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This article was published 10/9/2014 (2209 days ago), so information in it may no longer be current.
There are no cargo airships flying into northern Manitoba these days.
Indeed, there are no cargo airships of any kind currently flying here.
But there is a research entity and a for-profit company called Buoyant Aircraft Systems International (BASI) that is developing airship technologies.
Both are the brainchild of Barry Prentice, the University of Manitoba logistics and transportation expert, whose passion to see the development of massive airships that can haul tonnes of cargo to the Canadian North at very low cost with little environmental impact is undaunted, even though many believe it's futile.
There are countless challenges in establishing a system for such a form of transport, including the high cost of developing the massive airships and establishing a basic infrastructure to manage them.
Not the least of those challenges is a shortage of helium, the lighter-than-air gas that creates the buoyancy.
The gas is in such short supply large-scale U.S. military projects have had to be curtailed. (Although many believe these massive slow-moving airships are the stuff of pie-in-the-sky dreamers, the U.S. military, the originator of many technologies now in commercial use, have invested millions of dollars in airship development.)
If airships ever do become a viable means of transport, the availability of -- or alternative to -- helium will have to be addressed.
Prentice has been titling at the airship windmill for 10 years now.
He regularly expresses his frustration about how long it is taking, but is becoming philosophical about that.
On a shoestring budget, he and his design partner, Dale George, have established a small development shop in a canvas hut at the end of an unused runway at St. Andrew's Airport.
The shop, funded almost entirely out of their own pockets, just unveiled a solar system to power the operation, which is off the hydro grid.
"That gas-powered generator was so noisy, I'd like to throw it in the lake," Prentice said.
But in addition to providing heat and light for the operation, the generation of solar power stored in a rack of batteries could lead to some other interesting developments specific to the airship business.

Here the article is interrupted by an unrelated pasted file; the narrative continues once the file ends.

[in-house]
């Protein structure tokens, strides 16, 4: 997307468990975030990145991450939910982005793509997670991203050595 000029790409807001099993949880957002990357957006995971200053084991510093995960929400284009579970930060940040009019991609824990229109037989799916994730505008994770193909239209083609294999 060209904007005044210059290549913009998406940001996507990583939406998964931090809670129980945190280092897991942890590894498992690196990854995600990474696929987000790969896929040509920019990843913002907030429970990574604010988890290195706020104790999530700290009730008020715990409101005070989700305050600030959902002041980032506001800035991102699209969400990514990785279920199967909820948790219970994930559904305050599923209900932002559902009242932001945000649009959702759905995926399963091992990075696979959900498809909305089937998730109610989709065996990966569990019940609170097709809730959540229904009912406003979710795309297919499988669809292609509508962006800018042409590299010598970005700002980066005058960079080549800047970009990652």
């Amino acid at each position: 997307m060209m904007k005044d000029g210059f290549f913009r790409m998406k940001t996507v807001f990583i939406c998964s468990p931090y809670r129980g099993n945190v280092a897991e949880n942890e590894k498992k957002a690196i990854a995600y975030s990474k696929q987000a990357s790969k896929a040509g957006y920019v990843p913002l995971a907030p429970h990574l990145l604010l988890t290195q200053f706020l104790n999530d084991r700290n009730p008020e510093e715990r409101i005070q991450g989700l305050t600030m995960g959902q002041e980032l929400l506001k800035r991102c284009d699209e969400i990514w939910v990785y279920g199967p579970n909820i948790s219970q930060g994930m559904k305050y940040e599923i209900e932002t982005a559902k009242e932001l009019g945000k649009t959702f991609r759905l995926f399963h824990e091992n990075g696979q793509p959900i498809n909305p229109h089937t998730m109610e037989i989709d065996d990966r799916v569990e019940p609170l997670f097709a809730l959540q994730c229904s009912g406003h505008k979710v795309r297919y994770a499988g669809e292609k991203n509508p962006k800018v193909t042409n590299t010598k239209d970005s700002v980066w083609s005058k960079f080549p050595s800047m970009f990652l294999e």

Prentice is already thinking about the possibility of using the excess electricity generated from BASI's solar panels to produce hydrogen, which could be used both as fuel for the engines on the airships and as a possible replacement for helium.
"We see this as being part of the picture," said Prentice. "We're not saying it can be done. That's what research is for. But why not try it?"
BASI is already working with a company out of Ontario that has an innovative new design for a hydrolyzer.
"Instead of taking fuel up to the North for vehicles, we could produce the fuel there," he said. "That changes the economics of this. It also means that those communities can be more self-sufficient."
Prentice is a highly regarded academic, and his work in the field is known around the world. His modest announcement of the addition of solar power to his green operations had enough credibility to attract two local federal politicians -- MPs James Bezan and Lawrence Toet -- in what was far from a high-profile event.
Hydrogen, which is highly flammable, has been prohibited for use in airships since the late 1930s after a number of accidents, including the spectacular crash of the Hindenburg in 1937.
Prentice understands the significant safety issues and the general aversion to the use of hydrogen.
"The prohibition has been in place a long time, and we did not have the material or technology we have today," he said. "In order to change that (the general sense it is dangerous) you have to prove you can do it safely."
Among other things, BASI is developing unmanned versions of its airship design, which might provide another reason to overcome the fear of hydrogen.
Lorena Mitchell, president of EvolveGreen, the Marchand, Man., company that supplied the solar-power system for BASI, said her company has already been involved in a hydrogen-production facility. (The idea is hydrogen can be produced by applying electricity to water.)
Prentice will be the first to tell you airships are a long way from becoming a commercial realty. But the reasonableness of the concept won't go away.
Martin Cash has been writing a column and business news at the Free Press since 1989. Over those years he’s written through a number of business cycles and the rise and fall (and rise) in fortunes of many local businesses.
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